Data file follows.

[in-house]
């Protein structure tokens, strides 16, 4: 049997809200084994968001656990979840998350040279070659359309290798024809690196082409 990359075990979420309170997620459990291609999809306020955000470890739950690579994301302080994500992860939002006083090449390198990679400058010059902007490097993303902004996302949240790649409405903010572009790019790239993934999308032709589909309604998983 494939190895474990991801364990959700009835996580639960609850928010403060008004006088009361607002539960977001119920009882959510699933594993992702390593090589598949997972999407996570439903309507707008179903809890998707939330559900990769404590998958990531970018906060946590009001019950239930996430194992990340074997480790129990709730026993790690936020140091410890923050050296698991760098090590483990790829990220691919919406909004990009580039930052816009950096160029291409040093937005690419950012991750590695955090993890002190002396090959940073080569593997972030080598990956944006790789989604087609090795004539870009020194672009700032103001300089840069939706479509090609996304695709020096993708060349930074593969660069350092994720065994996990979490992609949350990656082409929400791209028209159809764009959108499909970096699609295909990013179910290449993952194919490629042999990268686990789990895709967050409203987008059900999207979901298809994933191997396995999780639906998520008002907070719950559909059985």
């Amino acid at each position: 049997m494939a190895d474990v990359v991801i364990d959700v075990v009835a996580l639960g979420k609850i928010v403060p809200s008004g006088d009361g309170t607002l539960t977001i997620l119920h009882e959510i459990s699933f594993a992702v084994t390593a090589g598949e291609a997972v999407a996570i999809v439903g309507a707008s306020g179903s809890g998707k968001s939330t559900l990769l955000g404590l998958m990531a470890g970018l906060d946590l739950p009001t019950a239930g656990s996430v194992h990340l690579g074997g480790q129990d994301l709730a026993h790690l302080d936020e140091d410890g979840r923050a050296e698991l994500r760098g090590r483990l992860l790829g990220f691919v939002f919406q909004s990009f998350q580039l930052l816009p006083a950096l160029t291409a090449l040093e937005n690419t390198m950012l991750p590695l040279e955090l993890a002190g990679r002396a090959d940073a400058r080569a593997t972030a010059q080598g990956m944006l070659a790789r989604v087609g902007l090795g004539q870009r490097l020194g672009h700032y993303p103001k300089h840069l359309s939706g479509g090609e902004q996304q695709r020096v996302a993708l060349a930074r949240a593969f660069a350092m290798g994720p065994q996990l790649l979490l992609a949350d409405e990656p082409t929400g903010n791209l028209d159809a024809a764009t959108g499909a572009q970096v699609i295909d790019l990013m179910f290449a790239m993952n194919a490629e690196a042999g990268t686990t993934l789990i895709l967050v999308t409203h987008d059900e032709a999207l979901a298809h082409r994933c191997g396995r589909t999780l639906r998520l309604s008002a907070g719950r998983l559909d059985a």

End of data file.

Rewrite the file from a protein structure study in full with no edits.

[in-house]
């Protein structure tokens, strides 16, 4: 049997809200084994968001656990979840998350040279070659359309290798024809690196082409 990359075990979420309170997620459990291609999809306020955000470890739950690579994301302080994500992860939002006083090449390198990679400058010059902007490097993303902004996302949240790649409405903010572009790019790239993934999308032709589909309604998983 494939190895474990991801364990959700009835996580639960609850928010403060008004006088009361607002539960977001119920009882959510699933594993992702390593090589598949997972999407996570439903309507707008179903809890998707939330559900990769404590998958990531970018906060946590009001019950239930996430194992990340074997480790129990709730026993790690936020140091410890923050050296698991760098090590483990790829990220691919919406909004990009580039930052816009950096160029291409040093937005690419950012991750590695955090993890002190002396090959940073080569593997972030080598990956944006790789989604087609090795004539870009020194672009700032103001300089840069939706479509090609996304695709020096993708060349930074593969660069350092994720065994996990979490992609949350990656082409929400791209028209159809764009959108499909970096699609295909990013179910290449993952194919490629042999990268686990789990895709967050409203987008059900999207979901298809994933191997396995999780639906998520008002907070719950559909059985």
């Amino acid at each position: 049997m494939a190895d474990v990359v991801i364990d959700v075990v009835a996580l639960g979420k609850i928010v403060p809200s008004g006088d009361g309170t607002l539960t977001i997620l119920h009882e959510i459990s699933f594993a992702v084994t390593a090589g598949e291609a997972v999407a996570i999809v439903g309507a707008s306020g179903s809890g998707k968001s939330t559900l990769l955000g404590l998958m990531a470890g970018l906060d946590l739950p009001t019950a239930g656990s996430v194992h990340l690579g074997g480790q129990d994301l709730a026993h790690l302080d936020e140091d410890g979840r923050a050296e698991l994500r760098g090590r483990l992860l790829g990220f691919v939002f919406q909004s990009f998350q580039l930052l816009p006083a950096l160029t291409a090449l040093e937005n690419t390198m950012l991750p590695l040279e955090l993890a002190g990679r002396a090959d940073a400058r080569a593997t972030a010059q080598g990956m944006l070659a790789r989604v087609g902007l090795g004539q870009r490097l020194g672009h700032y993303p103001k300089h840069l359309s939706g479509g090609e902004q996304q695709r020096v996302a993708l060349a930074r949240a593969f660069a350092m290798g994720p065994q996990l790649l979490l992609a949350d409405e990656p082409t929400g903010n791209l028209d159809a024809a764009t959108g499909a572009q970096v699609i295909d790019l990013m179910f290449a790239m993952n194919a490629e690196a042999g990268t686990t993934l789990i895709l967050v999308t409203h987008d059900e032709a999207l979901a298809h082409r994933c191997g396995r589909t999780l639906r998520l309604s008002a907070g719950r998983l559909d059985a």